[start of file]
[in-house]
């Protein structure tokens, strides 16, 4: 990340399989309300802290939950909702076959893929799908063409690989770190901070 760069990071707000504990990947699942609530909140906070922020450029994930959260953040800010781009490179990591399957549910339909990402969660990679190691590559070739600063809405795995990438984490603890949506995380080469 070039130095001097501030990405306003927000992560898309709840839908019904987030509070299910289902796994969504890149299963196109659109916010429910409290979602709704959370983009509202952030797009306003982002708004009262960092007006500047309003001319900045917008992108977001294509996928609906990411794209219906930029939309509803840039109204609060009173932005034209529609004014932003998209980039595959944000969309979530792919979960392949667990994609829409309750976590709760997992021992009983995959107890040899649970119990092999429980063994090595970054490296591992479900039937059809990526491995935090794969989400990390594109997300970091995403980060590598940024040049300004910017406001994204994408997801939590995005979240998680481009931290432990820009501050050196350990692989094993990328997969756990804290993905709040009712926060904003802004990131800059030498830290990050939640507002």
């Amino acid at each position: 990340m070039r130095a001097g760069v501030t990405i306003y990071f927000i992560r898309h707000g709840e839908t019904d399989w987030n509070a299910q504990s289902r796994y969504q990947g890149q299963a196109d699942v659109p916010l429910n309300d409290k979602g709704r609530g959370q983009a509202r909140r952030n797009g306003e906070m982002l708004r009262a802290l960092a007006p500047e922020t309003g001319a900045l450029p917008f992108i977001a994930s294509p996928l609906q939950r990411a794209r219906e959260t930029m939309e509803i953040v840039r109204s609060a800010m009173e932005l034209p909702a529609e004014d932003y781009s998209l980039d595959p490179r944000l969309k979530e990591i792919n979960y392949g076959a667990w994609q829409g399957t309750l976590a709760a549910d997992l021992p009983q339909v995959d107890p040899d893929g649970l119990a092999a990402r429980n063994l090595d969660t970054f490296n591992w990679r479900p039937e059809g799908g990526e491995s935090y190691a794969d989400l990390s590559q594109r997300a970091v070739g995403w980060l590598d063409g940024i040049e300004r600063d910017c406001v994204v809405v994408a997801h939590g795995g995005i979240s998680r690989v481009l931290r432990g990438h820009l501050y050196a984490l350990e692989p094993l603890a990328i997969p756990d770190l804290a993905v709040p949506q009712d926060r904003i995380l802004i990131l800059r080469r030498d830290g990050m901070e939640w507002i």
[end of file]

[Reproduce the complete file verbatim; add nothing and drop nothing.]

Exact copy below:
[in-house]
């Protein structure tokens, strides 16, 4: 990340399989309300802290939950909702076959893929799908063409690989770190901070 760069990071707000504990990947699942609530909140906070922020450029994930959260953040800010781009490179990591399957549910339909990402969660990679190691590559070739600063809405795995990438984490603890949506995380080469 070039130095001097501030990405306003927000992560898309709840839908019904987030509070299910289902796994969504890149299963196109659109916010429910409290979602709704959370983009509202952030797009306003982002708004009262960092007006500047309003001319900045917008992108977001294509996928609906990411794209219906930029939309509803840039109204609060009173932005034209529609004014932003998209980039595959944000969309979530792919979960392949667990994609829409309750976590709760997992021992009983995959107890040899649970119990092999429980063994090595970054490296591992479900039937059809990526491995935090794969989400990390594109997300970091995403980060590598940024040049300004910017406001994204994408997801939590995005979240998680481009931290432990820009501050050196350990692989094993990328997969756990804290993905709040009712926060904003802004990131800059030498830290990050939640507002």
């Amino acid at each position: 990340m070039r130095a001097g760069v501030t990405i306003y990071f927000i992560r898309h707000g709840e839908t019904d399989w987030n509070a299910q504990s289902r796994y969504q990947g890149q299963a196109d699942v659109p916010l429910n309300d409290k979602g709704r609530g959370q983009a509202r909140r952030n797009g306003e906070m982002l708004r009262a802290l960092a007006p500047e922020t309003g001319a900045l450029p917008f992108i977001a994930s294509p996928l609906q939950r990411a794209r219906e959260t930029m939309e509803i953040v840039r109204s609060a800010m009173e932005l034209p909702a529609e004014d932003y781009s998209l980039d595959p490179r944000l969309k979530e990591i792919n979960y392949g076959a667990w994609q829409g399957t309750l976590a709760a549910d997992l021992p009983q339909v995959d107890p040899d893929g649970l119990a092999a990402r429980n063994l090595d969660t970054f490296n591992w990679r479900p039937e059809g799908g990526e491995s935090y190691a794969d989400l990390s590559q594109r997300a970091v070739g995403w980060l590598d063409g940024i040049e300004r600063d910017c406001v994204v809405v994408a997801h939590g795995g995005i979240s998680r690989v481009l931290r432990g990438h820009l501050y050196a984490l350990e692989p094993l603890a990328i997969p756990d770190l804290a993905v709040p949506q009712d926060r904003i995380l802004i990131l800059r080469r030498d830290g990050m901070e939640w507002i």